This brings so many memories of two years ago rushing back to me. We saw Grandma on Thanksgiving day, then headed north to have Thanksgiving with Doug's family. Then, Grandma passed away on December fifth. At least I have a good idea of how Doug feels. I was numb during Christmas. I kept looking around me, watching people celebrate wondering how the world could go on when I had just lost one so dear to me.
Doug has many wonderful traits that came from his dad- how he holds his tongue before he speaks, how he is kind and caring, his beautiful eyes (all of the Steury men have beautiful eyes), caring hands.
We will miss the Steury patriarch.

Friday, December 12, 2008

Stopping by my hometown on a snowy evening.

Stopping By Woods On A Snowy Evening
Whose woods these are I think I know.
His house is in the village though;
He will not see me stopping here
To watch his woods fill up with snow.
My little horse must think it queer
To stop without a farmhouse near
Between the woods and frozen lake
The darkest evening of the year.
He gives his harness bells a shake
To ask if there is some mistake.
The only other sound's the sweep
Of easy wind and downy flake.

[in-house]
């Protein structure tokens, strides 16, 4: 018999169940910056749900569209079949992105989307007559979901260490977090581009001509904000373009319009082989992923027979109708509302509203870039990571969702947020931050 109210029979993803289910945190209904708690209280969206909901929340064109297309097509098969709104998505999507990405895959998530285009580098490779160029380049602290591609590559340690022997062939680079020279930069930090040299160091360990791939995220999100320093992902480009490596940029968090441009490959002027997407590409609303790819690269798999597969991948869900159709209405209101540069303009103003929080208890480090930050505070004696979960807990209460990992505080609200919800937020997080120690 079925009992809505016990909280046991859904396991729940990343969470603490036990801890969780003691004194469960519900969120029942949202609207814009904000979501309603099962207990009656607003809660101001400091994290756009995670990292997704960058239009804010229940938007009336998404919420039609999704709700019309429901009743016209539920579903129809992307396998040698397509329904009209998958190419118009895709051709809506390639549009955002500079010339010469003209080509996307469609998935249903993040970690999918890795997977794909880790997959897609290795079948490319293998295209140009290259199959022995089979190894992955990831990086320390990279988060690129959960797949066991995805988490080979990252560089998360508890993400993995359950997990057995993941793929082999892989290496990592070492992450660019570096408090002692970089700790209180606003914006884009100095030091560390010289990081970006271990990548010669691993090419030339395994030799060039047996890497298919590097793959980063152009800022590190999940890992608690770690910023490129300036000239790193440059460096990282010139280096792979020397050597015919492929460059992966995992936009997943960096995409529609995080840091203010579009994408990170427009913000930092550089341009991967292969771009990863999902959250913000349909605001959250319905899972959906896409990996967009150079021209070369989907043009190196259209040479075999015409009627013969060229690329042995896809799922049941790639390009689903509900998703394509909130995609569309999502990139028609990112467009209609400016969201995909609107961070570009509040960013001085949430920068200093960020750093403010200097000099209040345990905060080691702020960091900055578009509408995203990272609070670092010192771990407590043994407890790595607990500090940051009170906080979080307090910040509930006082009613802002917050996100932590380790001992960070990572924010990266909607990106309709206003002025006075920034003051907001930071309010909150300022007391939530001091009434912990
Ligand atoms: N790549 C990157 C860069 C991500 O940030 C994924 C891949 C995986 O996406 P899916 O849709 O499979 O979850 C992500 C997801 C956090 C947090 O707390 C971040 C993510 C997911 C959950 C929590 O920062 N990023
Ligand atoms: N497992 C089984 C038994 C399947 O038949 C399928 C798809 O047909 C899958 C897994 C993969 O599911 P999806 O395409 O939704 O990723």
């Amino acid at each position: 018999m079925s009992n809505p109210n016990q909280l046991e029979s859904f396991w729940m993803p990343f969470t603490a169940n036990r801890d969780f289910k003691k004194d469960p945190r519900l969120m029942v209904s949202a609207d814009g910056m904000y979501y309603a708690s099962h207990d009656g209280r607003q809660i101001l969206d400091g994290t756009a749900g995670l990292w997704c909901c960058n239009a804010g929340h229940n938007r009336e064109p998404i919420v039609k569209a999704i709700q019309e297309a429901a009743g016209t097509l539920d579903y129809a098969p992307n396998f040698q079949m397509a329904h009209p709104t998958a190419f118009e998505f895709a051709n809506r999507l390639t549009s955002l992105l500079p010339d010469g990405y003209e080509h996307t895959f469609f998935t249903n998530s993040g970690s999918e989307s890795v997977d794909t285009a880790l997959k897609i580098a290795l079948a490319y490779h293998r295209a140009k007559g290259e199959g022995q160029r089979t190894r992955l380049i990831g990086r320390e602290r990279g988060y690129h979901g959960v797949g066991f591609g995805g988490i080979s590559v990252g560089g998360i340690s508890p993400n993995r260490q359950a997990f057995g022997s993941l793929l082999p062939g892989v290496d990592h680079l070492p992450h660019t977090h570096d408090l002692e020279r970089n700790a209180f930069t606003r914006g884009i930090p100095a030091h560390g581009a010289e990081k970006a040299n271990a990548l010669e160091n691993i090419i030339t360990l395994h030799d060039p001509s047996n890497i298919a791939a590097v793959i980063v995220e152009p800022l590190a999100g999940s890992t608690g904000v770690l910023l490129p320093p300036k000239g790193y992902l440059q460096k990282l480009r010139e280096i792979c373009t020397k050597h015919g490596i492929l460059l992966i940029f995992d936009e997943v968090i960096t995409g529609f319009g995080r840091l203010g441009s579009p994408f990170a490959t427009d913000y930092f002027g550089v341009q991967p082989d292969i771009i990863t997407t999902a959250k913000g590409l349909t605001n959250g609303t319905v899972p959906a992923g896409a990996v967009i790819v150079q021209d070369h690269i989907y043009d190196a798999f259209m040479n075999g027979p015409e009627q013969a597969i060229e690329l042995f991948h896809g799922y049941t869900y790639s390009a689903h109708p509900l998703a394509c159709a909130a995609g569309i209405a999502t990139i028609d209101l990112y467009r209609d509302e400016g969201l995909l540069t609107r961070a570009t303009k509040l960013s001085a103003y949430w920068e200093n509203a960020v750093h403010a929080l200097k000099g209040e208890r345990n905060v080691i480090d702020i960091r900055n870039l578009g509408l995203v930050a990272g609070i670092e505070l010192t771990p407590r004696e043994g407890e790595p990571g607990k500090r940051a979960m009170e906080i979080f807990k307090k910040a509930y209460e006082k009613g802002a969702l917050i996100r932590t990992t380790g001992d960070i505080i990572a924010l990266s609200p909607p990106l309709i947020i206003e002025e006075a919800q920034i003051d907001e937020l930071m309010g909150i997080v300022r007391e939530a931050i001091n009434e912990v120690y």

The woods are lovely, dark and deep.
But I have promises to keep,
And miles to go before I sleep,
And miles to go before I sleep.

Robert Frost

My friend Debbie used to quote this poem to me. I loved listening to her voice, waiting for my favorite line: "The woods are lovely, dark and deep." It was so comforting.

Last Saturday night I was in New Castle and Kathy bought tickets to the Foster Grandparents Holiday Home tour. At Mayor Small's home, which is down a long lane, they were giving carriage rides to and from the house. I love how this shot picked up the snow. Here are some other shots from from the tour:

starting with the entrance and the beautiful real fruit!

Small's dining room.

Hand carved bed in master bedroom. Carved long ago by a family member.

Home of Jill Morris,
interior decorator.